Lung Cancer

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On noticing the title, one would automatically associate lung cancer with smoking. Your intuition, thanks to the strict regulation and successful public awareness campaigns, does hold true. What was once considered the apex of manliness and a tool to boost morality is being frowned upon in most developed nations. ​ Although death rates due to […] Read More

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Lung Cancer

On noticing the title, one would automatically associate lung cancer with smoking. Your intuition, thanks to the strict regulation and successful public awareness campaigns, does hold true. What was once considered the apex of manliness and a tool to boost morality is being frowned upon in most developed nations.

​ Although death rates due to lung cancer in the US caused by smoking has fallen (by 43 per cent in men and 17 per cent in women since 1990, thanks to decrease in smoking); lung cancer continues to be leading cause of cancer death in both men and women and the second most common cancer overall.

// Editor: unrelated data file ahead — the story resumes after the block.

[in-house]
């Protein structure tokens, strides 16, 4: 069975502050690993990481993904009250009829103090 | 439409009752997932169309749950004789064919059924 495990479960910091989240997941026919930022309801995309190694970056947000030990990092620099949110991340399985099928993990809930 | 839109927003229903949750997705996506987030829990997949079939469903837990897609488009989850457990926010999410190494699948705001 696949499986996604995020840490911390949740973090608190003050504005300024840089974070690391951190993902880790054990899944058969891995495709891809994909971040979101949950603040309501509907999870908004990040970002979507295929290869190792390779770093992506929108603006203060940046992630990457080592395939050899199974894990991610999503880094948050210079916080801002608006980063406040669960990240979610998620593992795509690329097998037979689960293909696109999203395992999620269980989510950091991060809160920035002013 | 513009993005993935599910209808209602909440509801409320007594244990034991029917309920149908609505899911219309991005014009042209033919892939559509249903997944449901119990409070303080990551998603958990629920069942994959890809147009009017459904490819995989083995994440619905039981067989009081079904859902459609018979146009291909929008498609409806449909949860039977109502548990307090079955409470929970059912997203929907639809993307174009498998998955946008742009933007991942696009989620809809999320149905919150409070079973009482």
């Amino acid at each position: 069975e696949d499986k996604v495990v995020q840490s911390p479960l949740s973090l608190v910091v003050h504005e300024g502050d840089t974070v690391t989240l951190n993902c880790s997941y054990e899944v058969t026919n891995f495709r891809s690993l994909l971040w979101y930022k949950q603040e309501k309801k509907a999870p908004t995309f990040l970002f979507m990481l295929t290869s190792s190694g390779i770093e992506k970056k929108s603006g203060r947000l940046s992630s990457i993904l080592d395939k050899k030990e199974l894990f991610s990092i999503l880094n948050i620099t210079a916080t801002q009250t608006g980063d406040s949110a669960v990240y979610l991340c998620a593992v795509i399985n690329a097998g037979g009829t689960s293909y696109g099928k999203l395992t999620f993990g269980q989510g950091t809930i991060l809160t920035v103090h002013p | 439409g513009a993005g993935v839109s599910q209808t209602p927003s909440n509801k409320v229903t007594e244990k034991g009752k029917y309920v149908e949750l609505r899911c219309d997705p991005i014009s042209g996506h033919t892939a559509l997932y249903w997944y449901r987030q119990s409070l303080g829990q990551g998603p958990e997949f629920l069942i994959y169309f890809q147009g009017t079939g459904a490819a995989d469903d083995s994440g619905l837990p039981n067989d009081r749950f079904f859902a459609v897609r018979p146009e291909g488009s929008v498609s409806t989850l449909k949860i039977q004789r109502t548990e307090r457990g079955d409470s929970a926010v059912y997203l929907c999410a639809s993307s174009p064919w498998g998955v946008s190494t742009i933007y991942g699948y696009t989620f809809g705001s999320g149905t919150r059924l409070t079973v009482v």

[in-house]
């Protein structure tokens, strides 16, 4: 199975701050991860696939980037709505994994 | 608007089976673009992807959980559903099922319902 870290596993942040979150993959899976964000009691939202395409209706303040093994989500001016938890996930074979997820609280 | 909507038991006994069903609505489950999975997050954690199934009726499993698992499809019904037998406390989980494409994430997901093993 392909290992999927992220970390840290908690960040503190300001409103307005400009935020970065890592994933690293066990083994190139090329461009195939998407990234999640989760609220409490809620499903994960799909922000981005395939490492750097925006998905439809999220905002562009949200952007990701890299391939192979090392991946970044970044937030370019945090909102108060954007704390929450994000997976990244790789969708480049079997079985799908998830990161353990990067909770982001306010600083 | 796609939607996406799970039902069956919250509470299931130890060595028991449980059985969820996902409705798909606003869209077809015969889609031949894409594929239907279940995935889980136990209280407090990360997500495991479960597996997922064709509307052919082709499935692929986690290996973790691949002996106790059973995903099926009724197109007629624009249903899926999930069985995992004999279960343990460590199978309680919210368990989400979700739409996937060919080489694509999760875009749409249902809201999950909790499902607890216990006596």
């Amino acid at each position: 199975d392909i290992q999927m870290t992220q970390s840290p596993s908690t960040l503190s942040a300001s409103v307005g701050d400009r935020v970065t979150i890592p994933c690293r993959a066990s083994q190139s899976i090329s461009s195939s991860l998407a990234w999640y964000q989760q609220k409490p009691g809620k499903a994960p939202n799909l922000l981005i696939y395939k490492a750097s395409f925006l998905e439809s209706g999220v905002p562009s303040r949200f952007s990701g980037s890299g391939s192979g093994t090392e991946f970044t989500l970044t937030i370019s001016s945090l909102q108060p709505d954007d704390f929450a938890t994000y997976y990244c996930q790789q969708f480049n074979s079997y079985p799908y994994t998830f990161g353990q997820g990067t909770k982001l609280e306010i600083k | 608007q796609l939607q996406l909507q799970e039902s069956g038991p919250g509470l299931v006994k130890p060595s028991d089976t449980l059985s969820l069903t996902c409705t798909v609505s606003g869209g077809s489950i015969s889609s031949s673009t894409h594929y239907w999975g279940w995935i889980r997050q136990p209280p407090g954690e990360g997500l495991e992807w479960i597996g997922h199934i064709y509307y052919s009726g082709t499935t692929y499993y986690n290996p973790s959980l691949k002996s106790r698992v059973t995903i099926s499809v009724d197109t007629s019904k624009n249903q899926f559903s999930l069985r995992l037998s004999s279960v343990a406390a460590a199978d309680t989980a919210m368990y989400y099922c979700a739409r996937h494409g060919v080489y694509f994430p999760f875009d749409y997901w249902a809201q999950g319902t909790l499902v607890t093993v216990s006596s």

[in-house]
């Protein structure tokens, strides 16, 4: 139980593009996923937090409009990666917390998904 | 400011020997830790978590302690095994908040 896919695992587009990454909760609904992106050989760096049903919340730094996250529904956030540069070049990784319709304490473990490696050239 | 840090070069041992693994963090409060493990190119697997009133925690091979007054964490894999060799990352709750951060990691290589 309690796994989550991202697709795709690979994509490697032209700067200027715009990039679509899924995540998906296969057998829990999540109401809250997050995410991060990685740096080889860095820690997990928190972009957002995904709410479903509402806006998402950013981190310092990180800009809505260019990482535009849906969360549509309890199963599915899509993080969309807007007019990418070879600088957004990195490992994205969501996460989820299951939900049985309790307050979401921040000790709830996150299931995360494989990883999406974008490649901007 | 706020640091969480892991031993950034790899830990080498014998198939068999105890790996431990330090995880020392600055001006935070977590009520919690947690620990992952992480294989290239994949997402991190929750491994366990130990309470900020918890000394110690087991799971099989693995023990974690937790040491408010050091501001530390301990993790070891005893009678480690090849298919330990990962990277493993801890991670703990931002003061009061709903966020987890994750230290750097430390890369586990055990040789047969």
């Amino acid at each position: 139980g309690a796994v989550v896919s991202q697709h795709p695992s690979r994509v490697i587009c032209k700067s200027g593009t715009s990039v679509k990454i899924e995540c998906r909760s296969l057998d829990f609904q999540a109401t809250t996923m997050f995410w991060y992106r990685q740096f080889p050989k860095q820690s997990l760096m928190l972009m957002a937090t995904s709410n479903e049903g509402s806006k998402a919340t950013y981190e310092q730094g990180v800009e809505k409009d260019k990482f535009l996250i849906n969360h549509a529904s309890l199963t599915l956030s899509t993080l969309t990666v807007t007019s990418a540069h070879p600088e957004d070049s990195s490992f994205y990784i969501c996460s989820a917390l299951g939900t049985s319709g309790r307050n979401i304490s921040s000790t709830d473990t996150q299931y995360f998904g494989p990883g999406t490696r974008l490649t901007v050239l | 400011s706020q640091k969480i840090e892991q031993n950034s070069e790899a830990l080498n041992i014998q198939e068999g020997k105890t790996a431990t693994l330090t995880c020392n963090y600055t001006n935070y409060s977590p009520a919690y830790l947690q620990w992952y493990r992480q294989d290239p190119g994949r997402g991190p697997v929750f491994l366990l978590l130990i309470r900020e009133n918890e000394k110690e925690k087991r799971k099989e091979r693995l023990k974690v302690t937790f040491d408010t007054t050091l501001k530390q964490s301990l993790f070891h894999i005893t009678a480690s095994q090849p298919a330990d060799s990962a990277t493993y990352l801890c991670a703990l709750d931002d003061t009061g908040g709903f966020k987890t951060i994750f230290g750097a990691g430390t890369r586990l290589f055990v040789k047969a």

The five year survival rate which is the percentage likelihood of an individual diagnosed with lung cancer surviving for five or more years from the day they were diagnosed.

Types of Lung Cancer:
​ Bronchogenic Carcinomas are divided into two categories, based on the size of the tumour it represents, namely small cell lung cancer (SCLC) and non-small cell lung cancer (NSCLC). The size in question that defines these two categories is on a microscopic level. SCLC is seen in about 20 per cent of the total patients diagnosed of lung cancer. However, it is the most aggressive of the bunch with it most commonly seen in smokers and only 1 per cent of non-smokers. In most cases of SCLC, the cancer is only discovered after it has spread to other organs and tissues. NSCLC on the other hand is relatively more prevalent with about 80 per cent of the total cases being cases of NSCLC. Based on the type of cell found in the tumour, it can be divided into the following subcategories: